eMovedH[i,j] <- bMovedH
eMovedV[i,j] <- bMovedV
logit(eRecaptured[i,j]) <- bRecaptured + bRecapturedMonth[Month[j]] + bRecapturedSize[Size[i,j]]
eReported[i,j] <- bReported
eReleased[i,j] <- bReleased
InLake[i,j] ~ dbern(InLake[i,j-1] * ((1 - (Recaptured[i,j-1])) + Recaptured[i,j-1] * Released[i,j-1]))
Alive[i,j] ~ dbern(InLake[i,j] * Alive[i,j-1] * (1-eMortality[i,j-1]) * (1-eMortalityHandling[i,j-1]) * (1-eMortalitySpawning[i,j-1]))
TBarTag[i,j] ~ dbern(TBarTag[i,j-1] * (1-Recaptured[i,j-1]) * (1-bTagLoss))
Detected[i,j] ~ dbern(InLake[i,j] * Monitored[i,j] * eDetected[i,j])
DetectedCensus[i,j] ~ dbern(InLake[i,j] * Monitored[i,j] * eDetectedCensus[i,j] * Census[j])
MovedH[i,j] ~ dbern(Alive[i,j-1] * Monitored[i,j] * eMovedH[i,j])
MovedV[i,j] ~ dbern(Alive[i,j] * Sensor[i,j] * Monitored[i,j] * eMovedV[i,j])
Recaptured[i,j] ~ dbern(Alive[i,j] * eRecaptured[i,j])
Reported[i,j] ~ dbern(Recaptured[i,j] * eReported[i,j] * TBarTag[i,j])
Released[i,j] ~ dbern(Recaptured[i,j] * eReleased[i,j])
}
}
```

Block 1. Survival model description.

## Results

### Tables

#### Survival

Table 1. Parameter descriptions.

Parameter | Description |
---|---|

`bDetectedAlive` |
Probability of being detected by a fixed receiver if alive |

`bDetectedCensus` |
Probability of being detected by a mobile receiver during a census period |

`bDetectedDeadFar` |
Probability of being detected if dead far from a fixed receiver |

`bDetectedDeadNear` |
Probability of being detected if dead near to a fixed receiver |

`bDieNear` |
Probability of dying near to (vs far from) a fixed receiver |

`bEs` |
The annual probability of a mature fish spawning |

`bLs` |
The length at which 50% of fish mature. |

`bMonthsHandling` |
The number of months for which handling affects mortality. |

`bMortalityAnnual[i]` |
Effect of `i` th study year on `bMortality` |

`bMortalityHandling` |
Log odds probability of dying after (re)capture in a monthly period. |

`bMortalityMonth[i]` |
Effect of `i` th month on `bMortality` |

`bMortalitySize[i]` |
Effect of `i` th size class on `bMortality` |

`bMortalitySpawning` |
Log odds probability of dying after spawning in a monthly period. |

`bMortality` |
Log odds probability of dying of natural causes in a monthly period in the 1st season of the 1st study year |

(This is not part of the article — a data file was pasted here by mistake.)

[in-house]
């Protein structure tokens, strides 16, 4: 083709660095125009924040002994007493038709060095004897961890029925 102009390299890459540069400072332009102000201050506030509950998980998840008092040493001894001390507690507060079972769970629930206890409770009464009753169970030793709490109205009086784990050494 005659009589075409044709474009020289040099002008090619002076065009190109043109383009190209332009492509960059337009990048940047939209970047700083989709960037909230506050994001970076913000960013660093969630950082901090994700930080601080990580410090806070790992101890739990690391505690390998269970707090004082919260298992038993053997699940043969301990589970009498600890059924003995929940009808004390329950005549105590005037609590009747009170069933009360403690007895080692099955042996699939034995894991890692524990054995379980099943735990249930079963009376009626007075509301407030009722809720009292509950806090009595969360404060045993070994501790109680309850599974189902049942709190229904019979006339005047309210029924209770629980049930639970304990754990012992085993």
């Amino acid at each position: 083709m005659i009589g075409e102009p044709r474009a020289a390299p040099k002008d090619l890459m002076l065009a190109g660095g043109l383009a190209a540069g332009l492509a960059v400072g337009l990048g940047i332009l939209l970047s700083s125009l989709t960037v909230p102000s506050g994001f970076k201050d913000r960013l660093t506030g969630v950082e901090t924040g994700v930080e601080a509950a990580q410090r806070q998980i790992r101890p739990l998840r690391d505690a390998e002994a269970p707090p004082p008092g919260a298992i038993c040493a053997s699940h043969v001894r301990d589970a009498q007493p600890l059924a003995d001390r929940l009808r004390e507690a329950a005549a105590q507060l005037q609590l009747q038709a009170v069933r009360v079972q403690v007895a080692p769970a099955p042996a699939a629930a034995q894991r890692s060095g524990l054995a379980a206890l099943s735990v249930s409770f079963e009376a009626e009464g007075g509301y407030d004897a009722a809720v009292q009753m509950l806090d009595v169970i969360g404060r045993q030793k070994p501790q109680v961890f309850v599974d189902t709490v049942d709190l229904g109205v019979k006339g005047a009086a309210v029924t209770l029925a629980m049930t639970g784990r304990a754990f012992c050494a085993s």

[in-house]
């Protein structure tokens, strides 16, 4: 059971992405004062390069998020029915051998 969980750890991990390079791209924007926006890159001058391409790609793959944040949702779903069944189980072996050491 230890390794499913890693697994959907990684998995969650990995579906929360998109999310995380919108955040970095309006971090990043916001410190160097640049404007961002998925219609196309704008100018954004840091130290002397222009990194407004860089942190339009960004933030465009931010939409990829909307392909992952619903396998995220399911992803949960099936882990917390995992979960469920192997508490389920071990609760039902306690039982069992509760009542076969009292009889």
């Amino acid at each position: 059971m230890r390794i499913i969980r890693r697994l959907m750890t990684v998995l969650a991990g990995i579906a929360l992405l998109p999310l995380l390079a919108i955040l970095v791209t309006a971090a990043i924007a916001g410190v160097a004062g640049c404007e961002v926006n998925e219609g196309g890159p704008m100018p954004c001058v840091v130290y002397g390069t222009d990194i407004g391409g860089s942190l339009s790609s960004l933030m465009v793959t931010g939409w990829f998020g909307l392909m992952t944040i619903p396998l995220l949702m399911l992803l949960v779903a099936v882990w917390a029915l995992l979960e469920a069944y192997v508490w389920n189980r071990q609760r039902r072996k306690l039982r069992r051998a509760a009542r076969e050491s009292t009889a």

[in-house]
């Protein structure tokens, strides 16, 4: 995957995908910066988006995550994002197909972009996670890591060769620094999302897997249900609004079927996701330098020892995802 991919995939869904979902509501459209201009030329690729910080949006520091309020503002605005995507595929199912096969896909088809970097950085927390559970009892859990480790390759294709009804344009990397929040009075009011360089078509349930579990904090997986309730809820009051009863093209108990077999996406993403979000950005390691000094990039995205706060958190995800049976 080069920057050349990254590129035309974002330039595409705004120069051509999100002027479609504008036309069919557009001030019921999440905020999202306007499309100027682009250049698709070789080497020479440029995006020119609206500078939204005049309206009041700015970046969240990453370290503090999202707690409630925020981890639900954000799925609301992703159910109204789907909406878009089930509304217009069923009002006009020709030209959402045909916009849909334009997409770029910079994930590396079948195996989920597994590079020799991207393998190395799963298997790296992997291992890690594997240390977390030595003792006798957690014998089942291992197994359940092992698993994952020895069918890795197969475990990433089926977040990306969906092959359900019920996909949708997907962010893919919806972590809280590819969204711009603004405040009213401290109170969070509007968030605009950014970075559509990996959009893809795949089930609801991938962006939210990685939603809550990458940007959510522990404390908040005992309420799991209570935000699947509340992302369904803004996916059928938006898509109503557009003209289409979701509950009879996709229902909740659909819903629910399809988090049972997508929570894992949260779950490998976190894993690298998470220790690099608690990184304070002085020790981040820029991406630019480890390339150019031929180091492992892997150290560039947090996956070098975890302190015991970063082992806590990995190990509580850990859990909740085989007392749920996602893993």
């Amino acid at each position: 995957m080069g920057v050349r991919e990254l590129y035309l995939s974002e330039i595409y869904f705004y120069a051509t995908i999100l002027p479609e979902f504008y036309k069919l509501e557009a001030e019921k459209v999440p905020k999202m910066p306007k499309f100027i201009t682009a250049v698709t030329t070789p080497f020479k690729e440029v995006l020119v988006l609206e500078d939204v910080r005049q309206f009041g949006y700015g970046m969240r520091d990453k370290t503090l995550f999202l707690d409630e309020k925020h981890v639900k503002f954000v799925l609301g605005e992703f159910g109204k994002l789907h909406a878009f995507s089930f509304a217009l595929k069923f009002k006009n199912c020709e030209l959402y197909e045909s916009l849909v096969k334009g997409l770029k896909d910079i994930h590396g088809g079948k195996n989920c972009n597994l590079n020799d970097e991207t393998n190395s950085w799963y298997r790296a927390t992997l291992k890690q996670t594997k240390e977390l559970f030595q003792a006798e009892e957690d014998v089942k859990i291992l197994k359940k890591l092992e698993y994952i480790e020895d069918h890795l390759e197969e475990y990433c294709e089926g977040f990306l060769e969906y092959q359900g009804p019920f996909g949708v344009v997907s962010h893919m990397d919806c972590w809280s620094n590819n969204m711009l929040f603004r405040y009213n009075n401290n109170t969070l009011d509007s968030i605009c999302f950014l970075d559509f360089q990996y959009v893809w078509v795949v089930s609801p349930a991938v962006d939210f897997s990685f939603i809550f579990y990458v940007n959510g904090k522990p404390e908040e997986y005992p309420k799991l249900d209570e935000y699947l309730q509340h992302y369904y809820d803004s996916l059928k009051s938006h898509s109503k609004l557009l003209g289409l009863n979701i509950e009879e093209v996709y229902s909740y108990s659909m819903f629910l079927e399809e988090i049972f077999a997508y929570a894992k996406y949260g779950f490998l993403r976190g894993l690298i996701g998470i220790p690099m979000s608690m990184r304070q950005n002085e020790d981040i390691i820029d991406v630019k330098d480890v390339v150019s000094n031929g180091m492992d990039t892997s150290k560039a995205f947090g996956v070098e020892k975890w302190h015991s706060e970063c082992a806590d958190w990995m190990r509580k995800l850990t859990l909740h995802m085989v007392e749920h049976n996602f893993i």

`bMovedH` |
Probability of moving horizontally if alive and detected in a monthly period |

`bMovedV` |
Probability of moving vertically if alive and detected in a monthly period |

`bRecapturedMonth[i]` |
Effect of `i` th month on `bRecaptured` |

`bRecapturedSize[i]` |
Effect of `i` th size class on `bRecaptured` |

`bRecaptured` |
Log odds probability of being recaptured if alive in a monthly period |

`bReleased` |
Probability of being released if recaptured |

`bReported` |
Probability of being reported if recaptured with a FLOY tag |

`bSp` |
The maturity (as a function of length) power |

`sMortalityMonth` |
Standard deviation of the random effect of
`bMortalityMonth` |

`sRecapturedMonth` |
Standard deviation of the random effect of
`bRecapturedMonth` |

Table 2. Model coefficients.

term | estimate | lower | upper | svalue |
---|---|---|---|---|

bDetectedAlive | 0.8375755 | 0.8210177 | 0.8533005 | 10.551708 |

bDetectedCensus | 0.2702202 | 0.2402739 | 0.3053491 | 10.551708 |

bDetectedDeadFar | 0.0094250 | 0.0050473 | 0.0156601 | 10.551708 |

bDetectedDeadNear | 0.9727015 | 0.9500951 | 0.9882297 | 10.551708 |

bDieNear | 0.1737226 | 0.1156306 | 0.2454140 | 10.551708 |

bEs | 0.2428071 | 0.2083370 | 0.2829326 | 10.551708 |

bLs | 407.9968075 | 392.0481766 | 422.5025806 | 10.551708 |

bMortality | -2.7568576 | -3.7142054 | -2.1080086 | 10.551708 |

bMortalityAnnual[2] | -0.6255056 | -1.3414411 | 0.0440292 | 3.922352 |

bMortalityAnnual[3] | -0.7645928 | -1.3999920 | -0.1520198 | 5.796821 |

bMortalityAnnual[4] | 0.3050115 | -0.2257240 | 0.8367744 | 1.820389 |

bMortalityHandling | -3.1992778 | -4.8929420 | -2.5421481 | 10.551708 |